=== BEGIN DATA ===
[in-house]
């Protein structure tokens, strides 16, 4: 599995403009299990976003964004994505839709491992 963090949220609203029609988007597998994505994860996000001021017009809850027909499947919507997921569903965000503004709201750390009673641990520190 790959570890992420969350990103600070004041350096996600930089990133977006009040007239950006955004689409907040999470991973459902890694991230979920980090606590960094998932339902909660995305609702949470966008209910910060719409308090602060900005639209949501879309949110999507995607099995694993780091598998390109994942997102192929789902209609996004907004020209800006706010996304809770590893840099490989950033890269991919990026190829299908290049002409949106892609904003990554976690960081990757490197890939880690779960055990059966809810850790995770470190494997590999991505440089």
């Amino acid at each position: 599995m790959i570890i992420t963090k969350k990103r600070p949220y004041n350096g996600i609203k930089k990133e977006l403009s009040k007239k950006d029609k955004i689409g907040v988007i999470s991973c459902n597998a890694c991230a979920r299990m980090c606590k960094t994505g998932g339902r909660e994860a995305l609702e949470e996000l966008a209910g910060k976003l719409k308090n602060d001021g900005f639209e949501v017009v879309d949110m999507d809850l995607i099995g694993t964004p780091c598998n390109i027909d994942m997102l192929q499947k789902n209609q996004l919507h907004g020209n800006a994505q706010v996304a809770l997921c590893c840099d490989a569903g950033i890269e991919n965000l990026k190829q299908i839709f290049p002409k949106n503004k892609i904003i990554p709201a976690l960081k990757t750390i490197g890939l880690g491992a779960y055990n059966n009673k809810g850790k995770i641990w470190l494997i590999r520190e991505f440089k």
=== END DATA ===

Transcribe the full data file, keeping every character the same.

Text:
[in-house]
């Protein structure tokens, strides 16, 4: 599995403009299990976003964004994505839709491992 963090949220609203029609988007597998994505994860996000001021017009809850027909499947919507997921569903965000503004709201750390009673641990520190 790959570890992420969350990103600070004041350096996600930089990133977006009040007239950006955004689409907040999470991973459902890694991230979920980090606590960094998932339902909660995305609702949470966008209910910060719409308090602060900005639209949501879309949110999507995607099995694993780091598998390109994942997102192929789902209609996004907004020209800006706010996304809770590893840099490989950033890269991919990026190829299908290049002409949106892609904003990554976690960081990757490197890939880690779960055990059966809810850790995770470190494997590999991505440089």
């Amino acid at each position: 599995m790959i570890i992420t963090k969350k990103r600070p949220y004041n350096g996600i609203k930089k990133e977006l403009s009040k007239k950006d029609k955004i689409g907040v988007i999470s991973c459902n597998a890694c991230a979920r299990m980090c606590k960094t994505g998932g339902r909660e994860a995305l609702e949470e996000l966008a209910g910060k976003l719409k308090n602060d001021g900005f639209e949501v017009v879309d949110m999507d809850l995607i099995g694993t964004p780091c598998n390109i027909d994942m997102l192929q499947k789902n209609q996004l919507h907004g020209n800006a994505q706010v996304a809770l997921c590893c840099d490989a569903g950033i890269e991919n965000l990026k190829q299908i839709f290049p002409k949106n503004k892609i904003i990554p709201a976690l960081k990757t750390i490197g890939l880690g491992a779960y055990n059966n009673k809810g850790k995770i641990w470190l494997i590999r520190e991505f440089k």